Australia's film industry underwent a renaissance in the 1970s. Many of the films being made, though, were contemporary "Ocker" comedies such as The Adventures of Barry McKenzie (which introduced Edna Everage to the world) and Alvin Purple. Then in 1975, along came Picnic at Hanging Rock — Australia's first international hit, and its first classic period drama. And one of the most hauntingly beautiful films ever made.
The movie opens with the words: "On Saturday 14th February 1900 a party of schoolgirls from Appleyard College picnicked at Hanging Rock, near Mt Macedon in the State of Victoria. During the afternoon several members of the party disappeared without a trace ..." And that, essentially, is the story. About a dozen or so girls and two of their teachers from a very Victorian boarding school go on a day's outing in the bush, and return that night minus three of the girls and one of the teachers. One of the girls is found — almost unharmed — a week later, but has no recollection of the events of a week earlier. And we never do find out what happened to the other three.
Which makes this a very unusual film indeed — a mystery in which the mystery is never solved. But the mystery is not really what Picnic is about at all. There are many ways to read this film, but for me it's all about the absurdity of imposing English (and Victorian, in particular) mores and manners upon the rough new colonial world of Australia. The countryside is desolate, primitive and stark — yet all the women wear corsets, gloves, flowing dresses, hats; the men are in three-piece suits. There's a real sense of people out of place in their environment; they know they don't belong, but try to force their own sense of place upon the landscape. That's one interpretation; another is that it is a film about repressed sexuality (again harking back to Victorian times).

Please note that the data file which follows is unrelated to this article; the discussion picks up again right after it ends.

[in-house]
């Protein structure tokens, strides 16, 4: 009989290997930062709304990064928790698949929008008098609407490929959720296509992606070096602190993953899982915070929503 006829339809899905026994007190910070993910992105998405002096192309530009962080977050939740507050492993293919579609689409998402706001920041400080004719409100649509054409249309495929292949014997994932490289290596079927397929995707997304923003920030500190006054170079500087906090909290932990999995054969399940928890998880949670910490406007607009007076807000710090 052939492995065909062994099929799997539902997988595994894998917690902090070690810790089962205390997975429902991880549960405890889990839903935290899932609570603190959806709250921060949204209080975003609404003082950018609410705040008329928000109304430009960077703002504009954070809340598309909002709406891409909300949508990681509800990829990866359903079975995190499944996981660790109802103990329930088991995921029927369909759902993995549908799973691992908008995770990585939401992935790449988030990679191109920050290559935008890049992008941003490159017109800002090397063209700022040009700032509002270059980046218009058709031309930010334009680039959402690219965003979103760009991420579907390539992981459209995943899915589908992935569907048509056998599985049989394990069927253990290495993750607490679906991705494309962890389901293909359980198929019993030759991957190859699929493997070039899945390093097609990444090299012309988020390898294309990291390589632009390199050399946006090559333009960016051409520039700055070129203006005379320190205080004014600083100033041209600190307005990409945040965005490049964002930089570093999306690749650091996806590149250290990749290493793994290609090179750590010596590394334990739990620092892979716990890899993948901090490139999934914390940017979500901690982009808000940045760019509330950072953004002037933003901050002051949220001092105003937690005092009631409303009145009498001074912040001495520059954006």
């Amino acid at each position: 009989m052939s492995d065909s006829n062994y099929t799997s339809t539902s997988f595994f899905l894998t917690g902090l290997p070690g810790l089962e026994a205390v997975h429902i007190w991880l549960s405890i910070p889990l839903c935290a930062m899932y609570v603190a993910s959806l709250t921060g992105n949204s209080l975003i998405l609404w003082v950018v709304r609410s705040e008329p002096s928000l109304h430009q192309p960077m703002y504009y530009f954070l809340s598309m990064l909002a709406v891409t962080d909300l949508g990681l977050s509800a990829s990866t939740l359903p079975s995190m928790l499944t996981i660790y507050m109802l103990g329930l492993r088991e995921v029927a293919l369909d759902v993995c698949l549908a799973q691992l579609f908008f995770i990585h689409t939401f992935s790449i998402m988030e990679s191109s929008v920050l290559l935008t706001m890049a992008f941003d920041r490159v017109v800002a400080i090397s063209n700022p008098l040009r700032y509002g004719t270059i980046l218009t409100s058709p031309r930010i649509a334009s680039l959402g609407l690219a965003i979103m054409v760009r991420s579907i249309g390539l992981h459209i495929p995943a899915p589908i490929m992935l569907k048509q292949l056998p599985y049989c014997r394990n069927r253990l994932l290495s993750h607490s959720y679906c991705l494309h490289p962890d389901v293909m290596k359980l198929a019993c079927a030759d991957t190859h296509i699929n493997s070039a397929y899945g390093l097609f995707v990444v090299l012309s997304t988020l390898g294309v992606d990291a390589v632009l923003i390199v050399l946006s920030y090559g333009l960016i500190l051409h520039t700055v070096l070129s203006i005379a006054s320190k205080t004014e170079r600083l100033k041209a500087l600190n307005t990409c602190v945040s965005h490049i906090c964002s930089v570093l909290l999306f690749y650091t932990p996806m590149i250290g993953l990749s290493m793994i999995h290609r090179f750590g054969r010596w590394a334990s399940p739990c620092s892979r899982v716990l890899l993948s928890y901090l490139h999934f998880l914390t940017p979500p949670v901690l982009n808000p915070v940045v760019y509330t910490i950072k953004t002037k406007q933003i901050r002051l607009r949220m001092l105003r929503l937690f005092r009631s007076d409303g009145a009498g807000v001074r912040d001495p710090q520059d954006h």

Picnic at Hanging Rock was Peter Weir's second feature (after 1974's The Cars That Ate Paris) and he was to go on to greater and greater heights: Gallipoli, Witness, Green Card, Dead Poets Society, The Truman Show and Master and Commander. But even this early in his career, you could see an amazing amount of talent shining through. With Picnic, Weir blazed a trail for the great Australian films that were to come. The score and photography, too, must come in for mention. Russell Boyd's sensual cinematography captures the stark beauty and quiet danger of the Australian bush, while the use of pan pipes still manages to send shivers down the spine. Picnic at Hanging Rock truly is a modern classic.
EXTRAS **** The first disc contains a new Director's Cut of the film (Weir has excised eight minutes); the second the original cut of the movie. The third disc has all the extra bits, the best of which is a feature-length 2004 documentary called A Dream Within A Dream, which hears from most of the cast and crew involved in the making of Picnic. There's also a 1975 doco (A Recollection — Hanging Rock 1900); an interview with Author Joan Lindsay; a tour of the principal locations; deleted scenes; a stills and poster gallery (accompanied by an excerpt from the novel, read by Helen Morse); and a short film called The Day of Saint Valentine, the first screen adaptation of the story, made in 1969. All that's missing, which would have made this a true 5-star extras package, is a commentary from Peter Weir.